It was a busy week to prep everything and refresh my research notes, but it all came together and the participants all had great success with their prints. The studio was also very busy preparing for a new artist in residence to arrive, so I tried to take care of as much of the prep and communications on my own as possible.

The eight participants had all never made a cyanotype before, so we went though the whole process starting with the basics of coating paper, making negatives, exposing and developing. We also tried out some tea and coffee toning on prints I had already made and talked through bleaching.

In the 3 hour workshop there was just enough time for everyone to make about 5-8 prints. Imago’s exposure unit required an exposure time of 15-20 minutes depending on the thickness of their negatives. Here are a few of the images they made:

Examples of toned prints, original, green tea (purple) and coffee (dark blue)

I have given this workshop in a similar format a few times in the past, but I thought it would be useful to keep my outline and notes in my journal to look back on the next time.

Notes for future workshops:

  • let participants know timeline at the beginning of the workshop
  • start with a print already in the exposure unit so that the demo can happen in a tighter time line.
  • experiment with double exposure in second half of workshop.

Artist Talk with Maryse Goudreau

Maryse Goudreau, FOR THOSE WHO DO NOT SEE THEM, 2016
Marye Goudreau, Beluga Studies, 2011

It was perfect timing that Maryse Goudreau, from Escuminac on the Gaspé coast and Montreal, Canada, came to Sackville to give an artist talk, just as we are getting into the exploratory project. I had seen her monograph, L’Appel, back in my undergrad, and was drawn to the way she used historical images alongside her own composed photographs to create new archives. Her recent work has continued along this route, but specifically looking at the social history of the beluga whale. This thematic archive-artwork employs diverse materials materials including; data, photographs, videos and recreations, and both archival images and images she has made. She uses this archive by remixing and rearranging it to produce new works.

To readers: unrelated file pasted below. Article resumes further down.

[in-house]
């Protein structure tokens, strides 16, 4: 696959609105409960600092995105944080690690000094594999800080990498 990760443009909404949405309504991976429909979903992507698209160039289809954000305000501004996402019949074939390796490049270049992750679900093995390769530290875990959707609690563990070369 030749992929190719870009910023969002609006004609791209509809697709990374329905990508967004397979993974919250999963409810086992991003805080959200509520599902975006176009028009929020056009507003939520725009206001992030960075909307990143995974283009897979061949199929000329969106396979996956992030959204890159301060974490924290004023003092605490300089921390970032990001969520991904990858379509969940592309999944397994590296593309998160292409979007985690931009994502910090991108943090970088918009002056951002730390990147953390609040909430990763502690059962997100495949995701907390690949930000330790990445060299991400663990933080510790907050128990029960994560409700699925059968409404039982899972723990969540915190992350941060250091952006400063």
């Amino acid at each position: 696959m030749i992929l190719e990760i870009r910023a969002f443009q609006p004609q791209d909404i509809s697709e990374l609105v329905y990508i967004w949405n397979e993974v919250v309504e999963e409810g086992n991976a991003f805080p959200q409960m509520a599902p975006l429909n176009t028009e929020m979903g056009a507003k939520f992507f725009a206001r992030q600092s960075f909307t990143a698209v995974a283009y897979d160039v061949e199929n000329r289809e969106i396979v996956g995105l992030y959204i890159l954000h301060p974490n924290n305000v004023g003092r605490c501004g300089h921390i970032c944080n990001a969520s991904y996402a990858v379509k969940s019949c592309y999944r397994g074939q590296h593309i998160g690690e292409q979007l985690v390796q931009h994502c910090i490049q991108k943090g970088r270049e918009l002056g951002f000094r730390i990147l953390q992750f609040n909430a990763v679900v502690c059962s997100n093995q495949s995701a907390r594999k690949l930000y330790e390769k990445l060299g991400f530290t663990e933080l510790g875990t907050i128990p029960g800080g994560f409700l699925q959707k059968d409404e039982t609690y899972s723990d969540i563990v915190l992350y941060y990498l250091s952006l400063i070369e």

Her talk focused on three projects, which were all at the heart, somewhat community based. She open talked about not wanting to be considered a social practice artist, but felt that her intended outcomes for her work, have always just manifested as public projects. She doesn’t set out with any particular goals in that respect, but her interests in history, memory and identity lead her to find groups of people to work with.

The blending of the real and the created to create a work is at the heart of what I am hoping to achieve with the exploratory project. Choosing a subject, exploring a populations connection to it and their memories that influence their understanding, leads to a new kind of archive.









Maryse Goudreau, FOR THOSE WHO DO NOT SEE THEM, 2016

. . . . .

Maryse Goudreau is an artist, independent scholar and filmmaker working across photography, archives, video and participatory art. She offers a sociological, political and anthropological point of view that brings viewers to think about the importance of social history. She breathes new life into images of the past as a way of addressing current issues. Using a hybrid approach, she attempts to release images from their static relationship to an official history and create narrative, literary, pictorial and other types of spaces.